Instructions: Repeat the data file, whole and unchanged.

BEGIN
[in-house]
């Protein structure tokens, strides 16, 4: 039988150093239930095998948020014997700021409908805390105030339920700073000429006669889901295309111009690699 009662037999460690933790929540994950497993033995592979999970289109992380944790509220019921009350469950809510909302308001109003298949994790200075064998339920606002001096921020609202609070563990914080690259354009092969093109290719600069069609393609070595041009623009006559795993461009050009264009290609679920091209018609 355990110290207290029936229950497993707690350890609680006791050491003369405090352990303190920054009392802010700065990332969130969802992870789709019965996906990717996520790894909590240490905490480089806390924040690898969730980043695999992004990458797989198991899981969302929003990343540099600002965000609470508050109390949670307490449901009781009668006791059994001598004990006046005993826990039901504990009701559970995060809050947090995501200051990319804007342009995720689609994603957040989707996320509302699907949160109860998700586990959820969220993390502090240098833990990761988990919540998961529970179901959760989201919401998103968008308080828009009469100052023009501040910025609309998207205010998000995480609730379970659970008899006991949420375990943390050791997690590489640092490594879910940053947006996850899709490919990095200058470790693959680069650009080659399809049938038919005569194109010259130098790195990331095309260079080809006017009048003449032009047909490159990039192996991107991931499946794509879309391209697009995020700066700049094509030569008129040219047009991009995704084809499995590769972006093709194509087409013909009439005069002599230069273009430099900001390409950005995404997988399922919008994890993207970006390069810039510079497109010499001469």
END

[in-house]
């Protein structure tokens, strides 16, 4: 039988150093239930095998948020014997700021409908805390105030339920700073000429006669889901295309111009690699 009662037999460690933790929540994950497993033995592979999970289109992380944790509220019921009350469950809510909302308001109003298949994790200075064998339920606002001096921020609202609070563990914080690259354009092969093109290719600069069609393609070595041009623009006559795993461009050009264009290609679920091209018609 355990110290207290029936229950497993707690350890609680006791050491003369405090352990303190920054009392802010700065990332969130969802992870789709019965996906990717996520790894909590240490905490480089806390924040690898969730980043695999992004990458797989198991899981969302929003990343540099600002965000609470508050109390949670307490449901009781009668006791059994001598004990006046005993826990039901504990009701559970995060809050947090995501200051990319804007342009995720689609994603957040989707996320509302699907949160109860998700586990959820969220993390502090240098833990990761988990919540998961529970179901959760989201919401998103968008308080828009009469100052023009501040910025609309998207205010998000995480609730379970659970008899006991949420375990943390050791997690590489640092490594879910940053947006996850899709490919990095200058470790693959680069650009080659399809049938038919005569194109010259130098790195990331095309260079080809006017009048003449032009047909490159990039192996991107991931499946794509879309391209697009995020700066700049094509030569008129040219047009991009995704084809499995590769972006093709194509087409013909009439005069002599230069273009430099900001390409950005995404997988399922919008994890993207970006390069810039510079497109010499001469």